At the end of a Sunday walk around Theodore Roosevelt Island, my family and I stumbled upon a Park Service ranger clutching a teddy bear. My son Aaron -- sensing that he was in the presence of a fellow believer in the wisdom of always keeping a stuffed animal within reach -- drew near, and soon enough we were all listening as the ranger told the story of T.R. and the birth of the teddy bear.
In this commercially minded world, the tale most often told about the first bear tends to be that of Morris and Rose Mitchtom, the New York couple who wrote to the president asking permission to name their newly stitched toy bear in his honor. But the real origin of the teddy bear is a Washington story, and one that is hearteningly free of marketing hype. It is a story that begins with a cartoon in this very newspaper, 100 years ago this Saturday.
The Post's cartoonist occupied important turf in the newspaper in those days. Clifford Berryman's daily commentaries on the city, nation and world were played at the top center of Page One. On Nov. 16, 1902, the lead story in the paper was headlined "Bruin Was In Luck." The brief, non-bylined dispatch out of Smedes, Miss., where the president was on a hunting expedition, chronicled Roosevelt's repeated failure to land a bear, despite nine days of chases.
Today, concern over image and political correctness would prohibit any White House press office from allowing this sort of access to a presidential hunt, but even a century ago, staffers knew that the president must finish his bear hunt with a trophy.
And so, just before Roosevelt was to return to Washington empty-handed, he was alerted that his dog pack had cornered a bear in a clearing. He came rushing over, gun in hand. Alas, he was led toward a bear that had been bashed with a rifle butt and tied to a tree so that the unlucky hunter-president could finish him off. T.R. -- highly attuned to the nuances of mythmaking -- refused, declaring such behavior unsportsmanlike.
In his Post cartoon, Berryman showed a proud and correct president extending his arm against the defenseless bear; the caption reads, "Drawing the Line in Mississippi."
Reader reaction was swift and adoring. Berryman was besieged with requests for copies. The cartoonist made the bear cuter with each rendering -- the animal came to bear an eerie resemblance to the as-yet-unborn Mickey Mouse -- and within days, it was clear that he had created a cultural phenomenon.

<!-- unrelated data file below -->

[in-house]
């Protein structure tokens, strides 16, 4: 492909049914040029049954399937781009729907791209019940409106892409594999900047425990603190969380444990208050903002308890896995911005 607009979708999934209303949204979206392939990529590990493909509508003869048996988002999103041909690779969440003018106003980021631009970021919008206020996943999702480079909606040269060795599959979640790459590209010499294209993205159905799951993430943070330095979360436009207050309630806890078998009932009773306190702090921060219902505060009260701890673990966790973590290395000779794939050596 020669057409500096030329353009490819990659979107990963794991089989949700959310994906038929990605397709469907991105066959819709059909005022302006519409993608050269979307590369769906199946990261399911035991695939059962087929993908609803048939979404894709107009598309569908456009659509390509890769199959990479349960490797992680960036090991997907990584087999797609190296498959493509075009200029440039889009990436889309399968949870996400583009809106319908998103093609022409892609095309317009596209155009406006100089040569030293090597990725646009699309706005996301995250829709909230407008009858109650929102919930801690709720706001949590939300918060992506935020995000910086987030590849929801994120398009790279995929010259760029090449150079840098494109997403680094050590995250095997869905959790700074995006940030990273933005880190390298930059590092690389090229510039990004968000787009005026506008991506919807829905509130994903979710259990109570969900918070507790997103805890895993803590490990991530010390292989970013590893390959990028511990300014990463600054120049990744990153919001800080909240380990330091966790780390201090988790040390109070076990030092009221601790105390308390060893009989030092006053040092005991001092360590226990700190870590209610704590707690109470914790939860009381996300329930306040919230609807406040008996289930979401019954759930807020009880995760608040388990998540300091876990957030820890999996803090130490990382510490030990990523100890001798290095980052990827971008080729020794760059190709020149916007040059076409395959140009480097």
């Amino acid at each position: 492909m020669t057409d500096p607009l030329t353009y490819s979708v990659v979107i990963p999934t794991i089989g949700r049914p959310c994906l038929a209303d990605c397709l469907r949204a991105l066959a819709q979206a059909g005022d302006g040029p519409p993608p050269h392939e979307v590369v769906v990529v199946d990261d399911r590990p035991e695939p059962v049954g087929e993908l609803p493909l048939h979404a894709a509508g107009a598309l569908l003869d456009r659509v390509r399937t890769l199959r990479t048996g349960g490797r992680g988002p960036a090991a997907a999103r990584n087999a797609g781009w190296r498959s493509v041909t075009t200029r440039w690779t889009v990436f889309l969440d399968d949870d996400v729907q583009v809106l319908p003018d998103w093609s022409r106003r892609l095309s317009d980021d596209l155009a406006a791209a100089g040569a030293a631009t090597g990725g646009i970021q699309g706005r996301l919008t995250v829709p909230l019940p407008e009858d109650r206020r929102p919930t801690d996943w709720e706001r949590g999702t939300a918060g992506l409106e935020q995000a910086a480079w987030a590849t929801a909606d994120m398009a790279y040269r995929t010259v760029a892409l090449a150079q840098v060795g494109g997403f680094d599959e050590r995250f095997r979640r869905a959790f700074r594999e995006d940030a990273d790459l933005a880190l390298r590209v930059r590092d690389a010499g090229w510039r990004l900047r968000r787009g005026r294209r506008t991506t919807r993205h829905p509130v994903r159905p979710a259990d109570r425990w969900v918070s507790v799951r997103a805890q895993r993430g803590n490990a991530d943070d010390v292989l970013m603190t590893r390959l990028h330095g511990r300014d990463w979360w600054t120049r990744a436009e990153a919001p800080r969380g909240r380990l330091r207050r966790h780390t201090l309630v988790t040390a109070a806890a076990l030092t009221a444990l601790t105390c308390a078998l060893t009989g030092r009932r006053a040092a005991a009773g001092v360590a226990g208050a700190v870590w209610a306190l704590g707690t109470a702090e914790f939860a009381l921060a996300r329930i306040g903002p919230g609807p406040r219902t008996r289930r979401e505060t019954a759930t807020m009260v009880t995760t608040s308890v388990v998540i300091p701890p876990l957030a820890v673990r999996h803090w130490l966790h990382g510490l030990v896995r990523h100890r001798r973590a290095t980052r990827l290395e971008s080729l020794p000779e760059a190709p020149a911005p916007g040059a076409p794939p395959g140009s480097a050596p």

A century later, I visited the basement lair of Wendy Kail, archivist at Tudor Place, the historic Georgetown mansion of the late recluse Armistead Peter, who, it turns out, had something of an obsession with Berryman's work. Kail has assembled a splendid collection of Berryman cartoons, bookplates and correspondence, telling the story of a kind artist who drew and knew every president from Grover Cleveland to Harry Truman.
"People just loved Berryman," Kail says. "Even the ones he skewered asked him for copies of his cartoons."
Roosevelt's friends sensed immediately that Berryman's bear was a boon to the president's popularity. Henry Cabot Lodge asked the cartoonist for a copy of the original to give to T.R., and before long the bear became a stand-in for Roosevelt in Berryman's daily drawings. The bear also became Berryman's alter ego, omnipresent in his cartoons -- like Pat Oliphant's penguin in our era.
There were teddy bears on Berryman's stationery, Christmas cards, and the calendars he drew for The Post to distribute to its readers. Kail found a bear even on Berryman's signature on his will: "I kept thinking, this cannot be possible -- on a will! -- especially in Washington, D.C."
But Berryman, who later jumped to the Washington Star (on the day in 1907 when he switched papers, he had a cartoon in The Post in the morning and one in the Star that evening), resisted his friends' suggestions that he copyright the figure. He said he was satisfied with the pleasure his drawings gave others.
It was a different world.
Berryman took the streetcar each day from Adams Morgan to the paper so he could study the faces of Washingtonians. He invented a symbol for the District, "Miss Washington," a Statue of Liberty look-alike who stood tall as she suffered the insults of Congress.
Berryman's departure from The Post was such a blow that the paper decided it would rather go without a cartoonist than replace him with a lesser talent. It wasn't until 16 years later that The Post again offered its own daily cartoon.
While Berryman caricatured powerful senators and lampooned the District's inability to handle a snowstorm -- his subjects were not just news stories, but eternal verities -- his teddy bear became a staple of childhood, made first by the Mitchtoms and then by Steiff, the German stuffed animal firm. By 1907, Steiff was turning out a million teddy bears a year -- by some accounts, the first recorded merchandising fad. Early teddy bears have fetched nearly $200,000 at auction.
Berryman "never made a penny from the bear," Kail says. He died in 1949, not long after collapsing at the entrance to the Star building.
His drawings turn up in antiquarian shops now and then; Kail has picked them up for as little as $15.
And somewhere deep in the bowels of the Smithsonian Institution, there is a bear pelt from the very same creature that Roosevelt had declined to shoot. The injured bear was put out of its misery that same day, after the president and the reporters were safely on their way back to Washington.
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